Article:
# NavList:

## A Community Devoted to the Preservation and Practice of Celestial Navigation and Other Methods of Traditional Wayfinding

**Re: UTM to lat/lon formulas**

**From:**Herbert Prinz

**Date:**2003 Dec 13, 00:56 -0500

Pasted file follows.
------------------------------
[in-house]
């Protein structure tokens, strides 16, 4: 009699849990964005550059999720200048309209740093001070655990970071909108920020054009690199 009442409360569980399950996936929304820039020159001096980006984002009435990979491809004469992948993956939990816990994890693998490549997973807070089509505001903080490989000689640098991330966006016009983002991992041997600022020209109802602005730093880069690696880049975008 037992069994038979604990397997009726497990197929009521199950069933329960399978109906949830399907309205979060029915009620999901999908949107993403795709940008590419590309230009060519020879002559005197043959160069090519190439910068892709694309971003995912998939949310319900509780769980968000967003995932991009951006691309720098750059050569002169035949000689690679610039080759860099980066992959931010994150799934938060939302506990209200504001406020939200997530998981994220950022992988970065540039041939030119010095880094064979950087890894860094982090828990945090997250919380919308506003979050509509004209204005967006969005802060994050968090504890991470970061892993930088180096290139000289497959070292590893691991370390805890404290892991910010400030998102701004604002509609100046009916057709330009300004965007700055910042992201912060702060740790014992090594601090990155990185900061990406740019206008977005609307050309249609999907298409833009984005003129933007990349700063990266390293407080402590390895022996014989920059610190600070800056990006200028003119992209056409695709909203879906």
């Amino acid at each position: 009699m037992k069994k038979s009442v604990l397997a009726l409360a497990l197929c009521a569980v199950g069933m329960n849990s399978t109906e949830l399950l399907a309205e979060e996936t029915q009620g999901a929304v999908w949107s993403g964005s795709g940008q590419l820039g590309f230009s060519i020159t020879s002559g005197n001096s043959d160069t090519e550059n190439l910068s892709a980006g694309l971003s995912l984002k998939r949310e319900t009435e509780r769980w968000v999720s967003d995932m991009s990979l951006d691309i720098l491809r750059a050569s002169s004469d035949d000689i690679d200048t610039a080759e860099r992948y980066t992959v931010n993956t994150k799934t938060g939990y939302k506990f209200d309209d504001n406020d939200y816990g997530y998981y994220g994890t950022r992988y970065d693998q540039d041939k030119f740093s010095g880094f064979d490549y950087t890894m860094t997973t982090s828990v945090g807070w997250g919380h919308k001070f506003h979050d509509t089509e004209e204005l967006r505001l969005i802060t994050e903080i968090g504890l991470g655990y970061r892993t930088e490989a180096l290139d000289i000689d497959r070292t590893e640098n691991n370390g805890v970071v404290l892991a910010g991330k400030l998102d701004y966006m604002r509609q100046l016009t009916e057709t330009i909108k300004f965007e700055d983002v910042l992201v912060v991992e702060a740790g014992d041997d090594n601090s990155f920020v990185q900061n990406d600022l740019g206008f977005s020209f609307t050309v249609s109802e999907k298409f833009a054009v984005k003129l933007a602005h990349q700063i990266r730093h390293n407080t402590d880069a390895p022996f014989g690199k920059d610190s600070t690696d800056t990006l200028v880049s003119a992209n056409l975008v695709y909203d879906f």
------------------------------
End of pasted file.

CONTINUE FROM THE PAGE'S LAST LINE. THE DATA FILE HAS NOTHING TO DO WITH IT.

Special thanks to Paul Hirose for pointing out an error in the Expl. Suppl. After perusing chapter 4, I find that the problem is actually deeper than a mere printing error. In fact, there is a general mix-up of the various curvatures of the suface of the spheroid. This may not only affect conversion of geodetic lat/lon to UTM coordinates, but also datum conversions, as well as the computation of ECIF positions as required for finding topocentric places of celestial objects. Already on page 206, in formula 4.22-9, we find the correct formula N(phi) = a / Sqrt(1- Sqr(e) * Sqr(sin(phi))) The magnitude N(phi) is the radius of curvature in the plane perpendicular to the meridian. It is required for the computation of geocentric cartesian coordinates from the geodetic spherical ones, such as in formula 4.22-7. The only problem is that the explanation in the line preceding formula 4.22-9 says that N(phi) is the curvature in the meridian, which is wrong. A reader who ignores that explanation and does not care what N(phi) means can safely use 4.22-7 in connection with 4.22-9 and get the right results. Later, on page 210, a formula for the curvature in the meridian is given again. This time it is stated as N(phi) = a * (1-Sqr(e)) / (1- Sqr(e) * Sqr(sin(phi))) ^ (3/2) The second member is indeed the correct term for the curvature of the meridian at the given latitude, but it should of course not be named N(phi), lest some confusion is prone to arise. Let's call it R(phi), in the following. So, we adopt R(phi) = a * (1-Sqr(e)) / (1- Sqr(e) * Sqr(sin(phi))) ^ (3/2) Now, it turns out that R(phi) is never needed for the conversion between lat/lon and UTM. Whenever the supplement refers to N(phi) in chapter 4.233, equation 4.22-9 is the correct one to use and page 210 is to be ignored, along with the explanation accompanying 4.22-9. But R(phi1), being introduced in formula 4.233-14 appears exclusively in 4.233-8 in the term N(phi1)/R(phi1), which can obviously be reduced to NoverR(phi1) = (1-Sqr(e)*Sqr(sin(phi1))) / (1-Sqr(e)) The same substitution can also be made in the equations given on the web page the reference to which I gave earlier. Herbert Prinz